Japan’s Space Agency Releases First Photos from Asteroid’s Surface


This photography is out of this world and that's not just an opinion.

JAXA, the Japanese space agency, just released pics from the surface of the asteroid its Hayabusa-2 spacecraft probes landed on and they are spectacular to say the least.

Image via Arnie Chou from Pexels.com.

A successful landing of the probes on the asteroid was marked by the release of a series of photographs the probes took from the surface of the object.

The asteroid, named Ryugu, is just 1 kilometer long according to the BBC and the probes themselves are tiny enough to maneuver in the low gravity environment of the asteroid.

The probes were part of a Minerva II-1 “science package” weighing only 3.3kg. Armed with both wide-angle and stereo cameras, the probes are also able to measure ambient temperature via spines on its back as well as maneuver around the asteroid via short hops. The surface of Ryugu was reportedly rougher than anticipated so the success of the probes in spite of this is a testament to JAXA’s planning with this project.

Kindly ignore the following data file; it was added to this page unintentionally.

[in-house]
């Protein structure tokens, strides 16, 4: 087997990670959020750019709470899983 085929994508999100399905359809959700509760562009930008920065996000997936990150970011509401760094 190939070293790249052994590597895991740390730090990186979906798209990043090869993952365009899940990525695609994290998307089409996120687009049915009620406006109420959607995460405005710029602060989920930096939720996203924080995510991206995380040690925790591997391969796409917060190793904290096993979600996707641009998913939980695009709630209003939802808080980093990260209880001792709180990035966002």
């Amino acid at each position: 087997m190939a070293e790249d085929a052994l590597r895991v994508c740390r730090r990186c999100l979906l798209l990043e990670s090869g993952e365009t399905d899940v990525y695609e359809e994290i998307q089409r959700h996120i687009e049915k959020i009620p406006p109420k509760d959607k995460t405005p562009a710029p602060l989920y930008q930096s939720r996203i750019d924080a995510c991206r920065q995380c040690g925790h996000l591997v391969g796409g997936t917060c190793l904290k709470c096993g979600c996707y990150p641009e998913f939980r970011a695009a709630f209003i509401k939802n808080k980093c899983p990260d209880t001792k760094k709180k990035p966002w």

The landing represents the end of a three-and-a-half-year long journey on the part of the Hayabusa-2 spacecraft. JAXA seems thrilled with the results and, indeed, with both probes in perfect working condition, we can expect even more data to be released in the future.

Naturally JAXA has more in store for Ryugu along the lines of gathering data about the space object. Plans include deploying a German-built unit to study the surface of the asteroid as well as detonate a device on it to study its composition. As one of the more ancient objects in our solar system the scientists behind the project hope to gain some insight into our solar system’s formation from the Ryugu asteroid.

As the project proceeds we hope the agency releases even more photographs from the surface of Ryugu.

Image via Hayabusa2JAXA on Twitter.
Image via Hayabusa2JAXA on Twitter.
Image via Hayabusa2JAXA on Twitter.
Image via Hayabusa2JAXA on Twitter.
Image via Hayabusa2JAXA on Twitter.

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Kehl is our staff photography news writer and has over a decade of experience in online media and publishing and you can get to know him better here

What surprises me most is that an object, only a kilometer in one direction, would have enough gravity to hold onto the numerous boulders that do not seem to be a part of its’ actual surface.

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